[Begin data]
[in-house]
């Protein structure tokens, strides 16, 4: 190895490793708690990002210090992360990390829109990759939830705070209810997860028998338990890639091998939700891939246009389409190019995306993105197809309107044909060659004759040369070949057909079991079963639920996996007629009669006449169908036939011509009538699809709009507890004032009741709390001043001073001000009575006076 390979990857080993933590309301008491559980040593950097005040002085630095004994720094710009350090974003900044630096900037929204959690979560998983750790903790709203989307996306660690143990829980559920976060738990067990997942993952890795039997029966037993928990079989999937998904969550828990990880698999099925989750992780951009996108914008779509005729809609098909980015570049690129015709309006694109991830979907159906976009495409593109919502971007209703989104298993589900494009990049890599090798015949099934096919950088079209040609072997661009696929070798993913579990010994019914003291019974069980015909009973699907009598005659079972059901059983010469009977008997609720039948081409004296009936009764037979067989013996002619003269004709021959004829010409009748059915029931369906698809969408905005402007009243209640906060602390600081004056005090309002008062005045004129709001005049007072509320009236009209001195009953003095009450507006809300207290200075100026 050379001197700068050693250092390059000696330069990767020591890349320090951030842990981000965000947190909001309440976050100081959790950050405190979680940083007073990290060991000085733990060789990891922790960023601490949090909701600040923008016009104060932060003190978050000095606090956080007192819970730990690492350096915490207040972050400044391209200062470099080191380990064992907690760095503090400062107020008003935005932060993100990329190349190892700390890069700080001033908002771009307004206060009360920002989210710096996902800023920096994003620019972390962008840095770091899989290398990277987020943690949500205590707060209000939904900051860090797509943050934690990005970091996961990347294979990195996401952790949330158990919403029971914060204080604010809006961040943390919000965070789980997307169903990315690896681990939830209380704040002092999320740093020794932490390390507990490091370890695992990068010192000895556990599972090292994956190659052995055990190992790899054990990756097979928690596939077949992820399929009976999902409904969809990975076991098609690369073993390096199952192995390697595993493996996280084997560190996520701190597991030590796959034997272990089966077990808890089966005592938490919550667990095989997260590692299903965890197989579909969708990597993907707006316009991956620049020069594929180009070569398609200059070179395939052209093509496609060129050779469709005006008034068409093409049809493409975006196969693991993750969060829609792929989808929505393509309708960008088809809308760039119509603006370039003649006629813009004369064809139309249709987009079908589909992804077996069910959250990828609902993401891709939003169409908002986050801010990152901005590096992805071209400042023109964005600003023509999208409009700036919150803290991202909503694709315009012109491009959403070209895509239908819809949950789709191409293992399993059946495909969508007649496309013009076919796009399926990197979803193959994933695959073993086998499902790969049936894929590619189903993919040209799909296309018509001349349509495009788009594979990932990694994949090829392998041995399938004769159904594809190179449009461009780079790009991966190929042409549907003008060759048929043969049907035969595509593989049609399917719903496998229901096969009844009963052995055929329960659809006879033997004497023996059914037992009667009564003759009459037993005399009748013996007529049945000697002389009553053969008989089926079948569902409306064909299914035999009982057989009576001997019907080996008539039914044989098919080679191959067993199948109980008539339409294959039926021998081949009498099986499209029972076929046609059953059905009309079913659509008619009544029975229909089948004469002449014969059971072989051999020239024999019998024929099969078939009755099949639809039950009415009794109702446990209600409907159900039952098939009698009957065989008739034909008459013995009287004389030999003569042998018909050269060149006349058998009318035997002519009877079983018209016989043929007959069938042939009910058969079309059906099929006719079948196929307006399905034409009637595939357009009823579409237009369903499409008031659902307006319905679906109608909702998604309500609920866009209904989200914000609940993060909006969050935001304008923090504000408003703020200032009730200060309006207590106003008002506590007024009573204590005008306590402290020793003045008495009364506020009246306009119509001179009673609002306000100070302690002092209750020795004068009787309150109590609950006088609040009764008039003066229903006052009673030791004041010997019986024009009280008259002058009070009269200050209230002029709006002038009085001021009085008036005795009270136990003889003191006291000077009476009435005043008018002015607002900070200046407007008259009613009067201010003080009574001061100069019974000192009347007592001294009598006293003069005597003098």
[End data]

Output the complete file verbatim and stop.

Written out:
[in-house]
């Protein structure tokens, strides 16, 4: 190895490793708690990002210090992360990390829109990759939830705070209810997860028998338990890639091998939700891939246009389409190019995306993105197809309107044909060659004759040369070949057909079991079963639920996996007629009669006449169908036939011509009538699809709009507890004032009741709390001043001073001000009575006076 390979990857080993933590309301008491559980040593950097005040002085630095004994720094710009350090974003900044630096900037929204959690979560998983750790903790709203989307996306660690143990829980559920976060738990067990997942993952890795039997029966037993928990079989999937998904969550828990990880698999099925989750992780951009996108914008779509005729809609098909980015570049690129015709309006694109991830979907159906976009495409593109919502971007209703989104298993589900494009990049890599090798015949099934096919950088079209040609072997661009696929070798993913579990010994019914003291019974069980015909009973699907009598005659079972059901059983010469009977008997609720039948081409004296009936009764037979067989013996002619003269004709021959004829010409009748059915029931369906698809969408905005402007009243209640906060602390600081004056005090309002008062005045004129709001005049007072509320009236009209001195009953003095009450507006809300207290200075100026 050379001197700068050693250092390059000696330069990767020591890349320090951030842990981000965000947190909001309440976050100081959790950050405190979680940083007073990290060991000085733990060789990891922790960023601490949090909701600040923008016009104060932060003190978050000095606090956080007192819970730990690492350096915490207040972050400044391209200062470099080191380990064992907690760095503090400062107020008003935005932060993100990329190349190892700390890069700080001033908002771009307004206060009360920002989210710096996902800023920096994003620019972390962008840095770091899989290398990277987020943690949500205590707060209000939904900051860090797509943050934690990005970091996961990347294979990195996401952790949330158990919403029971914060204080604010809006961040943390919000965070789980997307169903990315690896681990939830209380704040002092999320740093020794932490390390507990490091370890695992990068010192000895556990599972090292994956190659052995055990190992790899054990990756097979928690596939077949992820399929009976999902409904969809990975076991098609690369073993390096199952192995390697595993493996996280084997560190996520701190597991030590796959034997272990089966077990808890089966005592938490919550667990095989997260590692299903965890197989579909969708990597993907707006316009991956620049020069594929180009070569398609200059070179395939052209093509496609060129050779469709005006008034068409093409049809493409975006196969693991993750969060829609792929989808929505393509309708960008088809809308760039119509603006370039003649006629813009004369064809139309249709987009079908589909992804077996069910959250990828609902993401891709939003169409908002986050801010990152901005590096992805071209400042023109964005600003023509999208409009700036919150803290991202909503694709315009012109491009959403070209895509239908819809949950789709191409293992399993059946495909969508007649496309013009076919796009399926990197979803193959994933695959073993086998499902790969049936894929590619189903993919040209799909296309018509001349349509495009788009594979990932990694994949090829392998041995399938004769159904594809190179449009461009780079790009991966190929042409549907003008060759048929043969049907035969595509593989049609399917719903496998229901096969009844009963052995055929329960659809006879033997004497023996059914037992009667009564003759009459037993005399009748013996007529049945000697002389009553053969008989089926079948569902409306064909299914035999009982057989009576001997019907080996008539039914044989098919080679191959067993199948109980008539339409294959039926021998081949009498099986499209029972076929046609059953059905009309079913659509008619009544029975229909089948004469002449014969059971072989051999020239024999019998024929099969078939009755099949639809039950009415009794109702446990209600409907159900039952098939009698009957065989008739034909008459013995009287004389030999003569042998018909050269060149006349058998009318035997002519009877079983018209016989043929007959069938042939009910058969079309059906099929006719079948196929307006399905034409009637595939357009009823579409237009369903499409008031659902307006319905679906109608909702998604309500609920866009209904989200914000609940993060909006969050935001304008923090504000408003703020200032009730200060309006207590106003008002506590007024009573204590005008306590402290020793003045008495009364506020009246306009119509001179009673609002306000100070302690002092209750020795004068009787309150109590609950006088609040009764008039003066229903006052009673030791004041010997019986024009009280008259002058009070009269200050209230002029709006002038009085001021009085008036005795009270136990003889003191006291000077009476009435005043008018002015607002900070200046407007008259009613009067201010003080009574001061100069019974000192009347007592001294009598006293003069005597003098």